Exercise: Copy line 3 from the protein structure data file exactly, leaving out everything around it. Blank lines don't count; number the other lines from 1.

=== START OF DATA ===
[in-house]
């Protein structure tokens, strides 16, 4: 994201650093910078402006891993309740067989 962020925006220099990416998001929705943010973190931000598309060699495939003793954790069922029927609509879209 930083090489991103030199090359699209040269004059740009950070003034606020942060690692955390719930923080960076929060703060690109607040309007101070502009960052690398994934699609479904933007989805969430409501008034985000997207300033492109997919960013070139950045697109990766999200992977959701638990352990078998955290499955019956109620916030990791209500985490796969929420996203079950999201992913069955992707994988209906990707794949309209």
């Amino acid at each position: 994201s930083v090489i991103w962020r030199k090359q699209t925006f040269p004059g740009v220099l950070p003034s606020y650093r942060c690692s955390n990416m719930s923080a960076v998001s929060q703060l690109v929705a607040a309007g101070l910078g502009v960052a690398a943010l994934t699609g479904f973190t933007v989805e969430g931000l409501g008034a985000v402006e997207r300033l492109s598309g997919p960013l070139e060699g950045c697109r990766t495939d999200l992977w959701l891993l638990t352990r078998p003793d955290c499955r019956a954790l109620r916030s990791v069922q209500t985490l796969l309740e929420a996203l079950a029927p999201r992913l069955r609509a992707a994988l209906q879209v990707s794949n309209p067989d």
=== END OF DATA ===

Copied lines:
């Amino acid at each position: 994201s930083v090489i991103w962020r030199k090359q699209t925006f040269p004059g740009v220099l950070p003034s606020y650093r942060c690692s955390n990416m719930s923080a960076v998001s929060q703060l690109v929705a607040a309007g101070l910078g502009v960052a690398a943010l994934t699609g479904f973190t933007v989805e969430g931000l409501g008034a985000v402006e997207r300033l492109s598309g997919p960013l070139e060699g950045c697109r990766t495939d999200l992977w959701l891993l638990t352990r078998p003793d955290c499955r019956a954790l109620r916030s990791v069922q209500t985490l796969l309740e929420a996203l079950a029927p999201r992913l069955r609509a992707a994988l209906q879209v990707s794949n309209p067989d």